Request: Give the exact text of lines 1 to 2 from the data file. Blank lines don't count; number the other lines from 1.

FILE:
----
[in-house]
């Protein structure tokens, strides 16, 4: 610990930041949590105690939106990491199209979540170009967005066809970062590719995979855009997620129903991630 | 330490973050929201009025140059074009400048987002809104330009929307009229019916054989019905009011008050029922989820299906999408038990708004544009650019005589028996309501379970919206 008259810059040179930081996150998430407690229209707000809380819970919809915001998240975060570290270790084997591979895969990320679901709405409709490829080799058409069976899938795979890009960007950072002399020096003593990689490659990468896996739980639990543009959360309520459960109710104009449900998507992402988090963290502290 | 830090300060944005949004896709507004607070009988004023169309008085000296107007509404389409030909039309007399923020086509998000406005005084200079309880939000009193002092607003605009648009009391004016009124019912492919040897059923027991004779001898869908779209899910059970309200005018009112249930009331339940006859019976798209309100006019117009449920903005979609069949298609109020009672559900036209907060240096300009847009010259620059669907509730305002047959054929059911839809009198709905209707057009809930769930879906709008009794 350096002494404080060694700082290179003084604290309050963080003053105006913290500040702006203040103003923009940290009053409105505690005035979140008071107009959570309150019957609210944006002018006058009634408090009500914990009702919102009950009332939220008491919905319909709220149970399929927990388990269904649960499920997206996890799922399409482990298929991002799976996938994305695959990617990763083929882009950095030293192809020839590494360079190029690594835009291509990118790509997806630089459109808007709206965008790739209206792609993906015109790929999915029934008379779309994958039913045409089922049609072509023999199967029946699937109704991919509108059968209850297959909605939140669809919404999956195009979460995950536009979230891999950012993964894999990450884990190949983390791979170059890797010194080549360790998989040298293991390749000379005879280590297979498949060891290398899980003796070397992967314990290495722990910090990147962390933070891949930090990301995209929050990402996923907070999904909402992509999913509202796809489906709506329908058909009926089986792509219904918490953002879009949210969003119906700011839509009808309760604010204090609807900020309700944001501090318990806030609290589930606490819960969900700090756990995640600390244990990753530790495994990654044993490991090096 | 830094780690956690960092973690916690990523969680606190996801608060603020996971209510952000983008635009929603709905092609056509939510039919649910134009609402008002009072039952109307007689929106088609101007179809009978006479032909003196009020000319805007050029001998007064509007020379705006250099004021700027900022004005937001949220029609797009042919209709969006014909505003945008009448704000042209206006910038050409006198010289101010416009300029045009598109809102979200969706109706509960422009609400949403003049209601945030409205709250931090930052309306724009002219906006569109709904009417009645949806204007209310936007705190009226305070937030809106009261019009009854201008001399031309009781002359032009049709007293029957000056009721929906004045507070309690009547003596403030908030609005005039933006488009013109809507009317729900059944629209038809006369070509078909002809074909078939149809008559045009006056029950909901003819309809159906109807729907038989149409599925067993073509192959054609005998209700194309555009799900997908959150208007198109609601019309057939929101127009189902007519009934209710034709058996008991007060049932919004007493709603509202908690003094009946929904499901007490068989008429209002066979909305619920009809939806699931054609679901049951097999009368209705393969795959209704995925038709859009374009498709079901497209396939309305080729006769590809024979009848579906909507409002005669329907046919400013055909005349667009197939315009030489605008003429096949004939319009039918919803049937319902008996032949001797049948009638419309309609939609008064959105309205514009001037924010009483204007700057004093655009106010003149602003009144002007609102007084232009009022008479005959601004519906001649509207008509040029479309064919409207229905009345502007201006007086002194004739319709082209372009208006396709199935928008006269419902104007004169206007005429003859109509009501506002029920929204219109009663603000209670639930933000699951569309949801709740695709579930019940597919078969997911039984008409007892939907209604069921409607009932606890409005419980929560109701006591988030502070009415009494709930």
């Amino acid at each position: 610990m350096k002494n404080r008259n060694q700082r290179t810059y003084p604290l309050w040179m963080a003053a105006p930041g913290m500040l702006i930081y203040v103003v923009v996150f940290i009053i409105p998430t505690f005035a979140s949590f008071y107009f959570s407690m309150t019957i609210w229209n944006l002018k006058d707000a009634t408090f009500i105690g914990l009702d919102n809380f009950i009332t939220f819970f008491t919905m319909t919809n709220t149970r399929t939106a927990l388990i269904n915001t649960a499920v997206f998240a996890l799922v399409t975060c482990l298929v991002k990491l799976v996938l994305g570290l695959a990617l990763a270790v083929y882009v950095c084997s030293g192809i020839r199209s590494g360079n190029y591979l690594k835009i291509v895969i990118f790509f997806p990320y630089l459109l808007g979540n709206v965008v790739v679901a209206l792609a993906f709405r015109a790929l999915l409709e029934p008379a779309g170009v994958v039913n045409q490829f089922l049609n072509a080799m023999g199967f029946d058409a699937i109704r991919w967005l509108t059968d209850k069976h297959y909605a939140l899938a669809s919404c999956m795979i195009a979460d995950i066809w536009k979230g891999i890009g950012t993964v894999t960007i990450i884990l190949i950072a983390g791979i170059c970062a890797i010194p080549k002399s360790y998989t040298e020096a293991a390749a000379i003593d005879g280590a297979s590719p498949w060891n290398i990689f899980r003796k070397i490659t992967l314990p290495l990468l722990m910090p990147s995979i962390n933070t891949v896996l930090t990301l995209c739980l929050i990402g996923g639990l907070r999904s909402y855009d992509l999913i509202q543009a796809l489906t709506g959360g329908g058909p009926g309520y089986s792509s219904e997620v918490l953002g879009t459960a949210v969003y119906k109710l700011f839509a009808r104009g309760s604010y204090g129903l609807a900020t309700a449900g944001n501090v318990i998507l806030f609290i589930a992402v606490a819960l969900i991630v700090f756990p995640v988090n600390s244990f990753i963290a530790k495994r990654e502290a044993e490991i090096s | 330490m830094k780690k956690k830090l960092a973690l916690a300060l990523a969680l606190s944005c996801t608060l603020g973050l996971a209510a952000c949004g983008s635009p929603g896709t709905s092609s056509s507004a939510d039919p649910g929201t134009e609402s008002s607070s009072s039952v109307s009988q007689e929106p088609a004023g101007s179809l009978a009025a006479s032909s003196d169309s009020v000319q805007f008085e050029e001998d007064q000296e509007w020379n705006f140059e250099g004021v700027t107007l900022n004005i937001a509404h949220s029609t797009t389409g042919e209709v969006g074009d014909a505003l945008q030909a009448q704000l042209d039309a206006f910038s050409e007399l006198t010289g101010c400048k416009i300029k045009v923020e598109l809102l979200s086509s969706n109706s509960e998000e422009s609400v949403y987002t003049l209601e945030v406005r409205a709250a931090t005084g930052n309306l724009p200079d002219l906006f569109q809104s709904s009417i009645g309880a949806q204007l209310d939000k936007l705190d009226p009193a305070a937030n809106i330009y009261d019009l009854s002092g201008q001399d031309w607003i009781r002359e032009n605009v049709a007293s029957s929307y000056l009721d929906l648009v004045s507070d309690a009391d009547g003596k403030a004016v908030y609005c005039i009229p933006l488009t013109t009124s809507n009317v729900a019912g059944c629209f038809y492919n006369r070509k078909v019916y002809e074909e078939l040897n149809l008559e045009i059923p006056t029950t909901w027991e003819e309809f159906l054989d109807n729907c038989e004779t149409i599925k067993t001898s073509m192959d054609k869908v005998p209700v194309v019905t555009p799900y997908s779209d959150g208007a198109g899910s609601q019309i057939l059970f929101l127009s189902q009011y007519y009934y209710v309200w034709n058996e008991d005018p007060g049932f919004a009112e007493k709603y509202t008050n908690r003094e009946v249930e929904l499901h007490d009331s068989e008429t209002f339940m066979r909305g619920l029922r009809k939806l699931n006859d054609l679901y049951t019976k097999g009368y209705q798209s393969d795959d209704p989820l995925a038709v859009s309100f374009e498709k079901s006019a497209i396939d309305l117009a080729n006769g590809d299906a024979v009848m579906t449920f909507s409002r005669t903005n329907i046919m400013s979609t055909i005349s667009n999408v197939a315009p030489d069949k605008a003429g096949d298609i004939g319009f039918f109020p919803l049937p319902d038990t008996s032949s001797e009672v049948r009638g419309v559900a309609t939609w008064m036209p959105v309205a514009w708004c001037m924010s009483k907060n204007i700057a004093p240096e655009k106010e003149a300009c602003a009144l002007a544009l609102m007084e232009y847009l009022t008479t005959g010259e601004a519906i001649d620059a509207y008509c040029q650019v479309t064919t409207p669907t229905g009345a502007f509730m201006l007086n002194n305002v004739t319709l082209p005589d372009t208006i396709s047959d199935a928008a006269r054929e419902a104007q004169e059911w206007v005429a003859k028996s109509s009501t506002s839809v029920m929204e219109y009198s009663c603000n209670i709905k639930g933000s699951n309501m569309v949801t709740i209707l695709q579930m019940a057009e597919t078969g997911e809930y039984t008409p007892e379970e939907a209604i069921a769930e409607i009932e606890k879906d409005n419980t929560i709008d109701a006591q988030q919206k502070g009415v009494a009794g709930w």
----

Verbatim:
[in-house]
């Protein structure tokens, strides 16, 4: 610990930041949590105690939106990491199209979540170009967005066809970062590719995979855009997620129903991630 | 330490973050929201009025140059074009400048987002809104330009929307009229019916054989019905009011008050029922989820299906999408038990708004544009650019005589028996309501379970919206 008259810059040179930081996150998430407690229209707000809380819970919809915001998240975060570290270790084997591979895969990320679901709405409709490829080799058409069976899938795979890009960007950072002399020096003593990689490659990468896996739980639990543009959360309520459960109710104009449900998507992402988090963290502290 | 830090300060944005949004896709507004607070009988004023169309008085000296107007509404389409030909039309007399923020086509998000406005005084200079309880939000009193002092607003605009648009009391004016009124019912492919040897059923027991004779001898869908779209899910059970309200005018009112249930009331339940006859019976798209309100006019117009449920903005979609069949298609109020009672559900036209907060240096300009847009010259620059669907509730305002047959054929059911839809009198709905209707057009809930769930879906709008009794 350096002494404080060694700082290179003084604290309050963080003053105006913290500040702006203040103003923009940290009053409105505690005035979140008071107009959570309150019957609210944006002018006058009634408090009500914990009702919102009950009332939220008491919905319909709220149970399929927990388990269904649960499920997206996890799922399409482990298929991002799976996938994305695959990617990763083929882009950095030293192809020839590494360079190029690594835009291509990118790509997806630089459109808007709206965008790739209206792609993906015109790929999915029934008379779309994958039913045409089922049609072509023999199967029946699937109704991919509108059968209850297959909605939140669809919404999956195009979460995950536009979230891999950012993964894999990450884990190949983390791979170059890797010194080549360790998989040298293991390749000379005879280590297979498949060891290398899980003796070397992967314990290495722990910090990147962390933070891949930090990301995209929050990402996923907070999904909402992509999913509202796809489906709506329908058909009926089986792509219904918490953002879009949210969003119906700011839509009808309760604010204090609807900020309700944001501090318990806030609290589930606490819960969900700090756990995640600390244990990753530790495994990654044993490991090096 | 830094780690956690960092973690916690990523969680606190996801608060603020996971209510952000983008635009929603709905092609056509939510039919649910134009609402008002009072039952109307007689929106088609101007179809009978006479032909003196009020000319805007050029001998007064509007020379705006250099004021700027900022004005937001949220029609797009042919209709969006014909505003945008009448704000042209206006910038050409006198010289101010416009300029045009598109809102979200969706109706509960422009609400949403003049209601945030409205709250931090930052309306724009002219906006569109709904009417009645949806204007209310936007705190009226305070937030809106009261019009009854201008001399031309009781002359032009049709007293029957000056009721929906004045507070309690009547003596403030908030609005005039933006488009013109809507009317729900059944629209038809006369070509078909002809074909078939149809008559045009006056029950909901003819309809159906109807729907038989149409599925067993073509192959054609005998209700194309555009799900997908959150208007198109609601019309057939929101127009189902007519009934209710034709058996008991007060049932919004007493709603509202908690003094009946929904499901007490068989008429209002066979909305619920009809939806699931054609679901049951097999009368209705393969795959209704995925038709859009374009498709079901497209396939309305080729006769590809024979009848579906909507409002005669329907046919400013055909005349667009197939315009030489605008003429096949004939319009039918919803049937319902008996032949001797049948009638419309309609939609008064959105309205514009001037924010009483204007700057004093655009106010003149602003009144002007609102007084232009009022008479005959601004519906001649509207008509040029479309064919409207229905009345502007201006007086002194004739319709082209372009208006396709199935928008006269419902104007004169206007005429003859109509009501506002029920929204219109009663603000209670639930933000699951569309949801709740695709579930019940597919078969997911039984008409007892939907209604069921409607009932606890409005419980929560109701006591988030502070009415009494709930």